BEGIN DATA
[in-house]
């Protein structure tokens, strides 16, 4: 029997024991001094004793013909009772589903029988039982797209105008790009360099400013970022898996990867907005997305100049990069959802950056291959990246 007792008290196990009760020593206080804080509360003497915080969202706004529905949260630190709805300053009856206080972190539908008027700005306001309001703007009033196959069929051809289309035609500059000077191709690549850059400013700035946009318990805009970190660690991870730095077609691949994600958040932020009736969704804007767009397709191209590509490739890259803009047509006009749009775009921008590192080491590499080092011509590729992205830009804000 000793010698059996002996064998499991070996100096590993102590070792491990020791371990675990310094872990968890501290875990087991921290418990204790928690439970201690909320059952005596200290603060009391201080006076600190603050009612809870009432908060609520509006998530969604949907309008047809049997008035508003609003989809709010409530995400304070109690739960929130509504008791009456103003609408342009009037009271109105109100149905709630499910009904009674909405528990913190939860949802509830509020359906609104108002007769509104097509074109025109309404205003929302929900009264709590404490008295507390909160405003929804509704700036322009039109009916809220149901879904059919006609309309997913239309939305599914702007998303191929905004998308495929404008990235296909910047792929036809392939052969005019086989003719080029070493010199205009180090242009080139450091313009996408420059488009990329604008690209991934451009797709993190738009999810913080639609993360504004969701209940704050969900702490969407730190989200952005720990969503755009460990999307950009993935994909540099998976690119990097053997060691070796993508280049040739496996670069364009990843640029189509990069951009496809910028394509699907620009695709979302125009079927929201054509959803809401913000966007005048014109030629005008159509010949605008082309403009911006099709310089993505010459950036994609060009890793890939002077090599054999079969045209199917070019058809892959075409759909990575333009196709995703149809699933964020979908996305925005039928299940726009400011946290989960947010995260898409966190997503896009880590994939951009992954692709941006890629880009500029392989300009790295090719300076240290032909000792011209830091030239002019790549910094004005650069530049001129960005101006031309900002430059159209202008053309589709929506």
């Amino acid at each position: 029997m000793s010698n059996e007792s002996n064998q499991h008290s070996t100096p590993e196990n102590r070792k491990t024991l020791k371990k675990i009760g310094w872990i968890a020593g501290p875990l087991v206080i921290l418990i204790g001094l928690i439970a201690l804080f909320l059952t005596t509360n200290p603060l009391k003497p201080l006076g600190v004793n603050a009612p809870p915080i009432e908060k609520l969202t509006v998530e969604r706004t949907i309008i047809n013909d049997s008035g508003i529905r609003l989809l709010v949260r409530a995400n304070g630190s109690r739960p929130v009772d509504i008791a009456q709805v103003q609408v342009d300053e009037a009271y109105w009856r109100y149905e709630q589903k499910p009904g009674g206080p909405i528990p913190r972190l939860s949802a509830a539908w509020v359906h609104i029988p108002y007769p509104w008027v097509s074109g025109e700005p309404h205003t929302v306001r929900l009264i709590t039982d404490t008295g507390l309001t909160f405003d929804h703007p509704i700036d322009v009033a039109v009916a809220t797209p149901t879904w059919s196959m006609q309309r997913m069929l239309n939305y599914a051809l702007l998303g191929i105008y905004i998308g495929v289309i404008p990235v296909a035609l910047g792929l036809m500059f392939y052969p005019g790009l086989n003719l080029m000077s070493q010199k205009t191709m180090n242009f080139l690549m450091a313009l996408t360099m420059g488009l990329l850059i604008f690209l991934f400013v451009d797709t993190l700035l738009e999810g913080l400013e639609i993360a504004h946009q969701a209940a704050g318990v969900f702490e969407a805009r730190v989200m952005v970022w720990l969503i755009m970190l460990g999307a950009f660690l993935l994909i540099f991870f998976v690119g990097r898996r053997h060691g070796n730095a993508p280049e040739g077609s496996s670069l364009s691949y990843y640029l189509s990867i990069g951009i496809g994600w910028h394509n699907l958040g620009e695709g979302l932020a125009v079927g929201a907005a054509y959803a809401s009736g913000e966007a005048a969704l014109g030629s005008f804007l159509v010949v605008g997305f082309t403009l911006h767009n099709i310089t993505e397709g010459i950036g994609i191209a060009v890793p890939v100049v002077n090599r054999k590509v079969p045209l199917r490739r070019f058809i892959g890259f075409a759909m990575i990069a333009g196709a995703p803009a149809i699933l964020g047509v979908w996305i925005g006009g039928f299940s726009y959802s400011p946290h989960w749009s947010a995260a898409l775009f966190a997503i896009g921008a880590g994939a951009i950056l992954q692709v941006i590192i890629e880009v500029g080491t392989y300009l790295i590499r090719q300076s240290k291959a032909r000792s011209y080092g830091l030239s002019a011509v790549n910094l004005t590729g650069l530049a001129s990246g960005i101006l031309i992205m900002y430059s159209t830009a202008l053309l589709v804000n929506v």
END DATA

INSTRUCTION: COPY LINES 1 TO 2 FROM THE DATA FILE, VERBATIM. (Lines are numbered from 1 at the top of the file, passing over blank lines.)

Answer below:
[in-house]
């Protein structure tokens, strides 16, 4: 029997024991001094004793013909009772589903029988039982797209105008790009360099400013970022898996990867907005997305100049990069959802950056291959990246 007792008290196990009760020593206080804080509360003497915080969202706004529905949260630190709805300053009856206080972190539908008027700005306001309001703007009033196959069929051809289309035609500059000077191709690549850059400013700035946009318990805009970190660690991870730095077609691949994600958040932020009736969704804007767009397709191209590509490739890259803009047509006009749009775009921008590192080491590499080092011509590729992205830009804000 000793010698059996002996064998499991070996100096590993102590070792491990020791371990675990310094872990968890501290875990087991921290418990204790928690439970201690909320059952005596200290603060009391201080006076600190603050009612809870009432908060609520509006998530969604949907309008047809049997008035508003609003989809709010409530995400304070109690739960929130509504008791009456103003609408342009009037009271109105109100149905709630499910009904009674909405528990913190939860949802509830509020359906609104108002007769509104097509074109025109309404205003929302929900009264709590404490008295507390909160405003929804509704700036322009039109009916809220149901879904059919006609309309997913239309939305599914702007998303191929905004998308495929404008990235296909910047792929036809392939052969005019086989003719080029070493010199205009180090242009080139450091313009996408420059488009990329604008690209991934451009797709993190738009999810913080639609993360504004969701209940704050969900702490969407730190989200952005720990969503755009460990999307950009993935994909540099998976690119990097053997060691070796993508280049040739496996670069364009990843640029189509990069951009496809910028394509699907620009695709979302125009079927929201054509959803809401913000966007005048014109030629005008159509010949605008082309403009911006099709310089993505010459950036994609060009890793890939002077090599054999079969045209199917070019058809892959075409759909990575333009196709995703149809699933964020979908996305925005039928299940726009400011946290989960947010995260898409966190997503896009880590994939951009992954692709941006890629880009500029392989300009790295090719300076240290032909000792011209830091030239002019790549910094004005650069530049001129960005101006031309900002430059159209202008053309589709929506």